Some friends took me out to lunch yesterday for a belated birthday celebration, and we ended up talking about...what else? Weight loss. Or how are we going to lose some weight this year. Or how when we are in "the zone" we do everything right, write it all down, work out and eat right. But when we are not "in the zone", we stuff food in our mouths, don't work out, don't write things down, and pretty much go completely off the wagon. My friend DaNae, who has lost over 100 pounds, ran a marathon last year, and is totally my inspiration, was talking about how she decided she had to detox from all the sugar and crap she had eaten over the holidays. So BEFORE she started, she ate like a whole bag of those icky conversation hearts. I hate those thing. Yuck. But apparently that's one of her yummy cheat foods, so she just ate and ate and ate them until she was almost sick, then threw the rest of the bag away. Her thinking was that NOW she could get the sugar out of her system. Where's the sense in that?
She also told us how she had watched Oprah's show on Monday where they talk about her weight gain. She said it was pretty discouraging. I mean, if OPRAH, who has more money than any human being should be allowed to have, and has a chef and a trainer and assistants and all that can't keep her weight off and is back up to 200 pounds, what hope does miss Average Citizen here have to lose weight and keep it off?
Here's a blurb from Oprah:
What I've learned this year is that my weight issue isn't about eating less or working out harder, or even about a malfunctioning thyroid. It's about my life being out of balance, with too much work and not enough play, not enough time to calm down. I let the well run dry.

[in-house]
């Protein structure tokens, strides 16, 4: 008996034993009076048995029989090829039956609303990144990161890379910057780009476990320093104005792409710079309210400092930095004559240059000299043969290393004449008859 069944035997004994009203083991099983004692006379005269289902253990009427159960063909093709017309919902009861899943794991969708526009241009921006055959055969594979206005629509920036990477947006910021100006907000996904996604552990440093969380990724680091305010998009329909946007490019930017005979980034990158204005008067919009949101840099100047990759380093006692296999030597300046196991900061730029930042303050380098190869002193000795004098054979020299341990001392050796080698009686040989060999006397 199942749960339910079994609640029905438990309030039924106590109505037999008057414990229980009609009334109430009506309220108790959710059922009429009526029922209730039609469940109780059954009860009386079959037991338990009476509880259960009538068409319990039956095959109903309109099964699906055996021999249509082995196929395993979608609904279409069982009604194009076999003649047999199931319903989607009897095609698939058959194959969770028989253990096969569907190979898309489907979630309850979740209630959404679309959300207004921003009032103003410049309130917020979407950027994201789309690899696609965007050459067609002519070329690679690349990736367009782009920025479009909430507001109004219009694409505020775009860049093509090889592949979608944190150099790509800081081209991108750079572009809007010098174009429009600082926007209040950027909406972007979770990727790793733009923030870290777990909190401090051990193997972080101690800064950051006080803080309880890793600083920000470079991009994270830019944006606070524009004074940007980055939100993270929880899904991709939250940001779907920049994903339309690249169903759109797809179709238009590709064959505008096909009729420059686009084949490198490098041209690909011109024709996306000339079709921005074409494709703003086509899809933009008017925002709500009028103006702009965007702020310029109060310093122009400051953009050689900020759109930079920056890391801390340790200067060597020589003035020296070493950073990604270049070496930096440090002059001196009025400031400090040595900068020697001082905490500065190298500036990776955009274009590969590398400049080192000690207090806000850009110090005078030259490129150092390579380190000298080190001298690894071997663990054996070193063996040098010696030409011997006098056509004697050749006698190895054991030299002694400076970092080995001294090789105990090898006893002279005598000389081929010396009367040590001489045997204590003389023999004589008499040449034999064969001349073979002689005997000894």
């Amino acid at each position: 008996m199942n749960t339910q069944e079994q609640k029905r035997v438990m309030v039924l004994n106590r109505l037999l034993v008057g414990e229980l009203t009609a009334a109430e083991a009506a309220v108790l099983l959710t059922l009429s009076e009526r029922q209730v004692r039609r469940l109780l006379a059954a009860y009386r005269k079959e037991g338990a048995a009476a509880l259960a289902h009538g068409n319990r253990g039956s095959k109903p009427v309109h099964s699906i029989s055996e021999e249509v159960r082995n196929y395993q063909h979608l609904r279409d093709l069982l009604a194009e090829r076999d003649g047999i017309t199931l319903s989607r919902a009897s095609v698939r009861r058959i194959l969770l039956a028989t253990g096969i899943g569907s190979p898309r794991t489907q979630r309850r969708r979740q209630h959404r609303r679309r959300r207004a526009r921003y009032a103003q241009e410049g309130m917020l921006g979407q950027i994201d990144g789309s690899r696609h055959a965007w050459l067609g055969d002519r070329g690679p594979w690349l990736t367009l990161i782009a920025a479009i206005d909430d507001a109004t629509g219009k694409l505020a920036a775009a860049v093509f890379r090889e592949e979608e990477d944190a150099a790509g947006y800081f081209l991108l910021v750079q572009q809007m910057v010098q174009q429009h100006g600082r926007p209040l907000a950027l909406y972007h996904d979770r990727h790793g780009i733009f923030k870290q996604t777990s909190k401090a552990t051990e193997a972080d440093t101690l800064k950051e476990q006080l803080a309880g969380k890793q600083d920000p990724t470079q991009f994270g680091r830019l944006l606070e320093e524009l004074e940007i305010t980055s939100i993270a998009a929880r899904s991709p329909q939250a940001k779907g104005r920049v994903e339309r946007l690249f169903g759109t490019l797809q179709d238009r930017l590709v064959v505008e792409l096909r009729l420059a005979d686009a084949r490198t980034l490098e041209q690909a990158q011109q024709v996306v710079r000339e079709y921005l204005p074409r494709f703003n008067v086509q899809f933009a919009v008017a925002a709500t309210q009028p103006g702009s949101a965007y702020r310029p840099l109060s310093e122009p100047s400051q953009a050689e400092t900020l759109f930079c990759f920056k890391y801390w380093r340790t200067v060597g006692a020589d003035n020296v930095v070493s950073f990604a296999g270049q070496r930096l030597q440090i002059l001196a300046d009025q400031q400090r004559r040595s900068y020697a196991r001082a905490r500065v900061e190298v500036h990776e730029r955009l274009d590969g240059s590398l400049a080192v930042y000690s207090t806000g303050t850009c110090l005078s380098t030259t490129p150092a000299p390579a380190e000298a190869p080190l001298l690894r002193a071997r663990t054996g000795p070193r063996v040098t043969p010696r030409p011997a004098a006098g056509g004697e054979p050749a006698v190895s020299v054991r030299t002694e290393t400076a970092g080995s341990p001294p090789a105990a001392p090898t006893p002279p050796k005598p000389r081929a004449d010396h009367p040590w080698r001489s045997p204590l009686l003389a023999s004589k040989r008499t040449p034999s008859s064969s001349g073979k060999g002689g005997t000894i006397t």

Here's another thing this past year has been trying to teach me: I don't have a weight problem—I have a self-care problem that manifests through weight. As my friend Marianne Williamson shared with me, "Your overweight self doesn't stand before you craving food. She's craving love." Falling off the wagon isn't a weight issue; it's a love issue.
When I stop and ask myself, "What am I really hungry for?" the answer is always "I'm hungry for balance, I'm hungry to do something other than work." If you look at your overscheduled routine and realize, like I did, that you're just going and going and that your work and obligations have become a substitute for life, then you have no one else to blame. Only you can take the reins back.
So, here it is the beginning of a new year, and it's time to take the reins back. Get the life back in balance.
Take a deep breath, let it out, and get up and get moving.
With that said, I'm going to go get into my workout clothes and go to yoga. I have to get to my exercise class at least two days per week, for one thing. What are you doing to "take the reins back"?